Life Imitating Home Improvement TV?

Pumpkins at Robbs Farm in GlastonburyI don’t watch that much TV, but find when I do that I gravitate towards HGTV. Apparently I really enjoy real estate because even in my down time I focus on work related shows.

I like the creativity in the design programs but am more intrigued by the behaviors displayed on House Hunters or Property Virgins. I think it has to do with the fact that we help buyers in addition to sellers. I’m interested in seeing if buyers in other parts of the country are looking for similar things to those that we’re working with in the Hartford region.

The message I see coming across in the house hunting shows again and again is “We don’t want to have to do any work.” Buyers want nice curb appeal, updated kitchens and bathrooms, no wallpaper, minimal carpeting, an open floor plan, and plenty of light. Oh, and a finished basement, large backyard, quiet neighborhood, and big closets.

For some reason there is almost never any mention of mechanical systems. You know, the unsexy things like furnaces, hot water heaters, electrical systems, roofs, windows… The components of a house that cost large amounts of money to replace if they’re not in good repair, but keep your home running happily. *sigh*

The majority of buyers that we work with tend to be okay with having some work to do in a home. They understand that wallpaper is removable and can make it a weekend project or hire someone to help them. A kitchen might be from the 1990s, but it’s clean and functional, so it’s doable. They can upgrade it somewhere down the line to make it more in tune with what they’d like. If the neighborhood, room sizes and layout work those tend to be the deciding factors.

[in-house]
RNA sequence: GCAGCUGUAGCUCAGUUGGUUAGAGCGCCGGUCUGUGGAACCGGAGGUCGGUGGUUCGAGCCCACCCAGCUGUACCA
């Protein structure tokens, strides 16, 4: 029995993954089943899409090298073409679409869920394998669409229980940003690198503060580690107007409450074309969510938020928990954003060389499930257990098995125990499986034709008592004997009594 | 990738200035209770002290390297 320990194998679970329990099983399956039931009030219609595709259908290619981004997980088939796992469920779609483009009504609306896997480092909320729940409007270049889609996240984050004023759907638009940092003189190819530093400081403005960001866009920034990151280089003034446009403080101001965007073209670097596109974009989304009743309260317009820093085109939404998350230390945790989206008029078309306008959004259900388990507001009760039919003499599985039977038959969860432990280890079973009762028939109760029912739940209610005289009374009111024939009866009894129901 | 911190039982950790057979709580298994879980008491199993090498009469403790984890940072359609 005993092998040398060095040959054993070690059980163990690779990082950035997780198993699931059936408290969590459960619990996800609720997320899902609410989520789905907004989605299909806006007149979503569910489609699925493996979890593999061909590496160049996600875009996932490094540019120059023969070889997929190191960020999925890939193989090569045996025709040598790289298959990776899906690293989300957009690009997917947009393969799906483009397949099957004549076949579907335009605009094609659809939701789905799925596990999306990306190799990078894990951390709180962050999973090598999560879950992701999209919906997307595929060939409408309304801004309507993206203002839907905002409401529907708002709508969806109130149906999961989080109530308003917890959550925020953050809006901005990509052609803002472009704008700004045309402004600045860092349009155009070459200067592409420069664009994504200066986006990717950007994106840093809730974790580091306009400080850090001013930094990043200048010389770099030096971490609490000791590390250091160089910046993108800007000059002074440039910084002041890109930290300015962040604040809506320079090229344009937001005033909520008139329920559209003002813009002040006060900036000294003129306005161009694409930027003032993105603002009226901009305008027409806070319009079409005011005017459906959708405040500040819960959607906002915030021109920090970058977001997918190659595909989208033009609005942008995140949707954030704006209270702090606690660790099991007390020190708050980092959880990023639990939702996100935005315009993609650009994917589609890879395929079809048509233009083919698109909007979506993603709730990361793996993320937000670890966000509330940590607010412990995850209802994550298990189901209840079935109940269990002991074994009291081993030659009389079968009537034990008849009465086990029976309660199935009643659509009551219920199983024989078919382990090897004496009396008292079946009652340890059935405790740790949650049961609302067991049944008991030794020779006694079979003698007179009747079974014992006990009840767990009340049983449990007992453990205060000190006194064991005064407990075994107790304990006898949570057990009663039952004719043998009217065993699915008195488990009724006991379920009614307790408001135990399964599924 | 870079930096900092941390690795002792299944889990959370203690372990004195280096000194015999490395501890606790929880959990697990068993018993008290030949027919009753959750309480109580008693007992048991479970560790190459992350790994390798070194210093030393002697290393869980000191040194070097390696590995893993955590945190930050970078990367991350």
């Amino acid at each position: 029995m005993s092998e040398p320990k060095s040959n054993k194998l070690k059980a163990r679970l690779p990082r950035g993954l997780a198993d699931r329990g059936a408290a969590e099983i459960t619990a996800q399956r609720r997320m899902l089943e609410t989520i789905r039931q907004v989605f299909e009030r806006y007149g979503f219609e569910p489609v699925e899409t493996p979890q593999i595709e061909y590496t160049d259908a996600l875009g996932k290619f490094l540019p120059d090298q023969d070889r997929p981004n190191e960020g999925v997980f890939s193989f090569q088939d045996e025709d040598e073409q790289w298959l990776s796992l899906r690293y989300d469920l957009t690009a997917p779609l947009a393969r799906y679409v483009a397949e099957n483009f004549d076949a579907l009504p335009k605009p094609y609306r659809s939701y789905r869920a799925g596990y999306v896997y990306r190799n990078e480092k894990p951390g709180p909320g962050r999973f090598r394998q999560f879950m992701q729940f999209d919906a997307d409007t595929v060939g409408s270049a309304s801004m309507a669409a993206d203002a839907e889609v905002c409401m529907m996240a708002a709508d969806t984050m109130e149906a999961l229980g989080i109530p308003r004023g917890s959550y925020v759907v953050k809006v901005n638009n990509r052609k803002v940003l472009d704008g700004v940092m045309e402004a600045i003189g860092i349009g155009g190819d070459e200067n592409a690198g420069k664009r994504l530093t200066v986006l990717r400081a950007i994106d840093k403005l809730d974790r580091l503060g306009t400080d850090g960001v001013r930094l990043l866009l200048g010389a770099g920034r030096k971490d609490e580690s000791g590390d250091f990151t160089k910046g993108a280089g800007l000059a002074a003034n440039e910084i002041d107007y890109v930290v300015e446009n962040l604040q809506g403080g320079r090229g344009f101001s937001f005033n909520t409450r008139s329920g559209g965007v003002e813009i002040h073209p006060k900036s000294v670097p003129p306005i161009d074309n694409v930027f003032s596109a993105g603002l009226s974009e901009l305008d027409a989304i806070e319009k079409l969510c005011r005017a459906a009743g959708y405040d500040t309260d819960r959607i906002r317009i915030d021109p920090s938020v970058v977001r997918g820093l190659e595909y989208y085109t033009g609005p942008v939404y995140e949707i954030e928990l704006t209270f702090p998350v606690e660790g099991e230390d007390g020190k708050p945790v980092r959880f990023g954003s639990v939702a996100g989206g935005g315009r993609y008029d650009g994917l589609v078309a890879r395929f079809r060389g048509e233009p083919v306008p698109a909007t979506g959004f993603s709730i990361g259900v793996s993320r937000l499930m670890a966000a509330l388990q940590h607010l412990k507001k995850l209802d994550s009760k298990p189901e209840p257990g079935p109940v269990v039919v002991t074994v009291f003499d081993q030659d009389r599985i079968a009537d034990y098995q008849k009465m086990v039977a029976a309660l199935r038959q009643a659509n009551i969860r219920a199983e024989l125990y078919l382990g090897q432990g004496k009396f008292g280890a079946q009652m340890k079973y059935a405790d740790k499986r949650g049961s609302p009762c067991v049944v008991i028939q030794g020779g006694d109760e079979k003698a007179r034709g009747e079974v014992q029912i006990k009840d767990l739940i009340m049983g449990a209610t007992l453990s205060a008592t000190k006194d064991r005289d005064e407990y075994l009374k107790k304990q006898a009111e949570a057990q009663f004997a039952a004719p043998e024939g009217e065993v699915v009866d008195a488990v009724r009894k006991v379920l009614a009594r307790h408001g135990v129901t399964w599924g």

Some of our buyers do want “perfect” though. They don’t want the headache of dealing with contractors or have time to think about what they’d want in a kitchen remodel. They just want it done. I would actually say that this is the norm these days too. Just like we see on HGTV. Other agents indicate that their clients want homes that are done. Showing feedback on listings provides hints like “the kitchen needs to be remodeled” or “there is too much wallpaper” or “the floor plan wasn’t open enough.”

I wonder whether home improvement TV created the craze for perfect, or if the TV execs have modified their programming to reflect current sentiment? Eh. I feel a bit badly for sellers these days. What ever happened to the concept of sweat equity?

Real Estate Bargains: Getting the Best Buy Possible

Reflecting on the Real Estate MarketsYesterday we highlighted four common myths that sometimes lead buyers to believe they’re getting a better deal than they really are. Today we’re sharing some thoughts about finding true real estate bargains.

Let’s just get this first point out of the way early. If you’re looking for a ridiculous value – a complete steal – then a real estate agent probably isn’t going to find it for you. You need to start pounding the pavement to track down leads on your own. You need to find sellers who are (1) just starting to think about selling their home, and (2) completely out of touch with the approximate value of their home and the real estate market overall. Because once they talk to a real estate agent, or begin to look at what similar homes are selling for, the pricing is going to be far more rational and efficient. You are effectively competing with agents for listings.